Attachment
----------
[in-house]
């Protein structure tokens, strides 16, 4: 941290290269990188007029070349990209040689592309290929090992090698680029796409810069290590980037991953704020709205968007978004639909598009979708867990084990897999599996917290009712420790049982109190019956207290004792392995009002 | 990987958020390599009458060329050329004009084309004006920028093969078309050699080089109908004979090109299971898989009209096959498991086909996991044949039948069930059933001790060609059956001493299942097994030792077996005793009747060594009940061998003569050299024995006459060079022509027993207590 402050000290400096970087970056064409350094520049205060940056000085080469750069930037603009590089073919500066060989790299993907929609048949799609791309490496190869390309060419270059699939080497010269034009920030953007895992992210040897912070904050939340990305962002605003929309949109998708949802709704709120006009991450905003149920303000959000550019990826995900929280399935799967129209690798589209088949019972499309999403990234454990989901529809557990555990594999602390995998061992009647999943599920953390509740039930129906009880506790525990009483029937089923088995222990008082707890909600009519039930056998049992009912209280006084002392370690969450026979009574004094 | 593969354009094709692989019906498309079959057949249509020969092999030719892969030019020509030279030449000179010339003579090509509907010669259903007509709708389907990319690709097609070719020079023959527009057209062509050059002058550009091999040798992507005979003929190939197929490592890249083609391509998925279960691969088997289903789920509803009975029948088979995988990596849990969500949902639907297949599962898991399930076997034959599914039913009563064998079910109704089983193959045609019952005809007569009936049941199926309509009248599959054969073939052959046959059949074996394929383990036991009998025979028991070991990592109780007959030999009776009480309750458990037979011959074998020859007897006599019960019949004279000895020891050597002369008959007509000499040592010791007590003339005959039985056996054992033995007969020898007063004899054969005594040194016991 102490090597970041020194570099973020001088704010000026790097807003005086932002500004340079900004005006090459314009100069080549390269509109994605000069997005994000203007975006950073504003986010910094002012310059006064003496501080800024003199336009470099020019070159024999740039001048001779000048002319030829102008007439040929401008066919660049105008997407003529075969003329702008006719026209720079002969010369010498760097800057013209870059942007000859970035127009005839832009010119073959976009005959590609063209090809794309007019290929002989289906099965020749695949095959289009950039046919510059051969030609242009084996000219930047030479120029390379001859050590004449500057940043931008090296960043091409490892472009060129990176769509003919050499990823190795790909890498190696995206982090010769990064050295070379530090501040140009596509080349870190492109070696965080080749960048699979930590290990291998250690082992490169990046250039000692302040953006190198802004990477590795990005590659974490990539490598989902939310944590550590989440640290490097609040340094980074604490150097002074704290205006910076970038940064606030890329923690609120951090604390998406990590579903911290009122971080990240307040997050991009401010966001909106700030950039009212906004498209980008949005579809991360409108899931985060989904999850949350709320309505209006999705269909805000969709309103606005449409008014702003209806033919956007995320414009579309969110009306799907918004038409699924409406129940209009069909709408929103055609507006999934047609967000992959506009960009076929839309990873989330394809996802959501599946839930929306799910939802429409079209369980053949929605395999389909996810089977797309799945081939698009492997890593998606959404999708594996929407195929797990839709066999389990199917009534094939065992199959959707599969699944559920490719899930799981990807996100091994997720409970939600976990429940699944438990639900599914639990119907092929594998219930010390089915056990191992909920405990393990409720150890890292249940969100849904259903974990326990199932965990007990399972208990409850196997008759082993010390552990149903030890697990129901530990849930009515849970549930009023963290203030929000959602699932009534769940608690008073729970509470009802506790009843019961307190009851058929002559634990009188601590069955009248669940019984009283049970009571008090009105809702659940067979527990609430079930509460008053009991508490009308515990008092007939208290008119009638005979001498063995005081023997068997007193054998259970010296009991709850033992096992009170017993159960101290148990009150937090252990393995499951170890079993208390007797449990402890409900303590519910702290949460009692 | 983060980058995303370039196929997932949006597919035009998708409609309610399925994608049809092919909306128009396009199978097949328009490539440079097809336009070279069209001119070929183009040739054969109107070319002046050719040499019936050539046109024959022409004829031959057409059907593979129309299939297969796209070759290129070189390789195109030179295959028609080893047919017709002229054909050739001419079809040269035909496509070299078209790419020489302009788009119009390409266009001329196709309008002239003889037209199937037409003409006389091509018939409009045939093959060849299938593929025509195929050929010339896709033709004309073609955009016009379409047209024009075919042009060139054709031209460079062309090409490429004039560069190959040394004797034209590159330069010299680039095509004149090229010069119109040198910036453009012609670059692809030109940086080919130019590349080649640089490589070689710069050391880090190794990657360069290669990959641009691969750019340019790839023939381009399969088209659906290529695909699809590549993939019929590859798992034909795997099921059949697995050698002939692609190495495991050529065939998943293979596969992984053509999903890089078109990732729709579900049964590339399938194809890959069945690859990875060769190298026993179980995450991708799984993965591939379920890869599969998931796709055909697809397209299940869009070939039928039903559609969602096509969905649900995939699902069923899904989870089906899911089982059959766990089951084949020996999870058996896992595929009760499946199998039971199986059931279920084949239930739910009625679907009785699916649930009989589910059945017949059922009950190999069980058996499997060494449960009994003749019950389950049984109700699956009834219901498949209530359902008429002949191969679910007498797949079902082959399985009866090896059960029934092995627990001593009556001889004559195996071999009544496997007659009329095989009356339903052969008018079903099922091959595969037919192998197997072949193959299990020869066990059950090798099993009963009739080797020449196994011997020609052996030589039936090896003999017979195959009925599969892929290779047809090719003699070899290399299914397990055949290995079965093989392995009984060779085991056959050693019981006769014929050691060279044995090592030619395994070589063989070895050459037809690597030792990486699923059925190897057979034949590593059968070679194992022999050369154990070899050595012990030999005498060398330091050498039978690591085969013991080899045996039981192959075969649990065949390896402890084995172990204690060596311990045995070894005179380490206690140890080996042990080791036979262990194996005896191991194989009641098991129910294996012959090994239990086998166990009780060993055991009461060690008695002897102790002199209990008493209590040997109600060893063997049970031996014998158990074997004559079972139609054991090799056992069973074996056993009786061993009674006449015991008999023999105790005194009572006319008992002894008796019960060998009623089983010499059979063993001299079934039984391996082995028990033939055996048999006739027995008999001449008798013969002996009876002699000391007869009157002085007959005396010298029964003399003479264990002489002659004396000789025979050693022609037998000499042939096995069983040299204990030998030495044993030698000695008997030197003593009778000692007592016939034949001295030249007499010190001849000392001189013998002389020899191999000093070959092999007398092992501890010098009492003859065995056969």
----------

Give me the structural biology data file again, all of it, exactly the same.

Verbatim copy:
[in-house]
């Protein structure tokens, strides 16, 4: 941290290269990188007029070349990209040689592309290929090992090698680029796409810069290590980037991953704020709205968007978004639909598009979708867990084990897999599996917290009712420790049982109190019956207290004792392995009002 | 990987958020390599009458060329050329004009084309004006920028093969078309050699080089109908004979090109299971898989009209096959498991086909996991044949039948069930059933001790060609059956001493299942097994030792077996005793009747060594009940061998003569050299024995006459060079022509027993207590 402050000290400096970087970056064409350094520049205060940056000085080469750069930037603009590089073919500066060989790299993907929609048949799609791309490496190869390309060419270059699939080497010269034009920030953007895992992210040897912070904050939340990305962002605003929309949109998708949802709704709120006009991450905003149920303000959000550019990826995900929280399935799967129209690798589209088949019972499309999403990234454990989901529809557990555990594999602390995998061992009647999943599920953390509740039930129906009880506790525990009483029937089923088995222990008082707890909600009519039930056998049992009912209280006084002392370690969450026979009574004094 | 593969354009094709692989019906498309079959057949249509020969092999030719892969030019020509030279030449000179010339003579090509509907010669259903007509709708389907990319690709097609070719020079023959527009057209062509050059002058550009091999040798992507005979003929190939197929490592890249083609391509998925279960691969088997289903789920509803009975029948088979995988990596849990969500949902639907297949599962898991399930076997034959599914039913009563064998079910109704089983193959045609019952005809007569009936049941199926309509009248599959054969073939052959046959059949074996394929383990036991009998025979028991070991990592109780007959030999009776009480309750458990037979011959074998020859007897006599019960019949004279000895020891050597002369008959007509000499040592010791007590003339005959039985056996054992033995007969020898007063004899054969005594040194016991 102490090597970041020194570099973020001088704010000026790097807003005086932002500004340079900004005006090459314009100069080549390269509109994605000069997005994000203007975006950073504003986010910094002012310059006064003496501080800024003199336009470099020019070159024999740039001048001779000048002319030829102008007439040929401008066919660049105008997407003529075969003329702008006719026209720079002969010369010498760097800057013209870059942007000859970035127009005839832009010119073959976009005959590609063209090809794309007019290929002989289906099965020749695949095959289009950039046919510059051969030609242009084996000219930047030479120029390379001859050590004449500057940043931008090296960043091409490892472009060129990176769509003919050499990823190795790909890498190696995206982090010769990064050295070379530090501040140009596509080349870190492109070696965080080749960048699979930590290990291998250690082992490169990046250039000692302040953006190198802004990477590795990005590659974490990539490598989902939310944590550590989440640290490097609040340094980074604490150097002074704290205006910076970038940064606030890329923690609120951090604390998406990590579903911290009122971080990240307040997050991009401010966001909106700030950039009212906004498209980008949005579809991360409108899931985060989904999850949350709320309505209006999705269909805000969709309103606005449409008014702003209806033919956007995320414009579309969110009306799907918004038409699924409406129940209009069909709408929103055609507006999934047609967000992959506009960009076929839309990873989330394809996802959501599946839930929306799910939802429409079209369980053949929605395999389909996810089977797309799945081939698009492997890593998606959404999708594996929407195929797990839709066999389990199917009534094939065992199959959707599969699944559920490719899930799981990807996100091994997720409970939600976990429940699944438990639900599914639990119907092929594998219930010390089915056990191992909920405990393990409720150890890292249940969100849904259903974990326990199932965990007990399972208990409850196997008759082993010390552990149903030890697990129901530990849930009515849970549930009023963290203030929000959602699932009534769940608690008073729970509470009802506790009843019961307190009851058929002559634990009188601590069955009248669940019984009283049970009571008090009105809702659940067979527990609430079930509460008053009991508490009308515990008092007939208290008119009638005979001498063995005081023997068997007193054998259970010296009991709850033992096992009170017993159960101290148990009150937090252990393995499951170890079993208390007797449990402890409900303590519910702290949460009692 | 983060980058995303370039196929997932949006597919035009998708409609309610399925994608049809092919909306128009396009199978097949328009490539440079097809336009070279069209001119070929183009040739054969109107070319002046050719040499019936050539046109024959022409004829031959057409059907593979129309299939297969796209070759290129070189390789195109030179295959028609080893047919017709002229054909050739001419079809040269035909496509070299078209790419020489302009788009119009390409266009001329196709309008002239003889037209199937037409003409006389091509018939409009045939093959060849299938593929025509195929050929010339896709033709004309073609955009016009379409047209024009075919042009060139054709031209460079062309090409490429004039560069190959040394004797034209590159330069010299680039095509004149090229010069119109040198910036453009012609670059692809030109940086080919130019590349080649640089490589070689710069050391880090190794990657360069290669990959641009691969750019340019790839023939381009399969088209659906290529695909699809590549993939019929590859798992034909795997099921059949697995050698002939692609190495495991050529065939998943293979596969992984053509999903890089078109990732729709579900049964590339399938194809890959069945690859990875060769190298026993179980995450991708799984993965591939379920890869599969998931796709055909697809397209299940869009070939039928039903559609969602096509969905649900995939699902069923899904989870089906899911089982059959766990089951084949020996999870058996896992595929009760499946199998039971199986059931279920084949239930739910009625679907009785699916649930009989589910059945017949059922009950190999069980058996499997060494449960009994003749019950389950049984109700699956009834219901498949209530359902008429002949191969679910007498797949079902082959399985009866090896059960029934092995627990001593009556001889004559195996071999009544496997007659009329095989009356339903052969008018079903099922091959595969037919192998197997072949193959299990020869066990059950090798099993009963009739080797020449196994011997020609052996030589039936090896003999017979195959009925599969892929290779047809090719003699070899290399299914397990055949290995079965093989392995009984060779085991056959050693019981006769014929050691060279044995090592030619395994070589063989070895050459037809690597030792990486699923059925190897057979034949590593059968070679194992022999050369154990070899050595012990030999005498060398330091050498039978690591085969013991080899045996039981192959075969649990065949390896402890084995172990204690060596311990045995070894005179380490206690140890080996042990080791036979262990194996005896191991194989009641098991129910294996012959090994239990086998166990009780060993055991009461060690008695002897102790002199209990008493209590040997109600060893063997049970031996014998158990074997004559079972139609054991090799056992069973074996056993009786061993009674006449015991008999023999105790005194009572006319008992002894008796019960060998009623089983010499059979063993001299079934039984391996082995028990033939055996048999006739027995008999001449008798013969002996009876002699000391007869009157002085007959005396010298029964003399003479264990002489002659004396000789025979050693022609037998000499042939096995069983040299204990030998030495044993030698000695008997030197003593009778000692007592016939034949001295030249007499010190001849000392001189013998002389020899191999000093070959092999007398092992501890010098009492003859065995056969």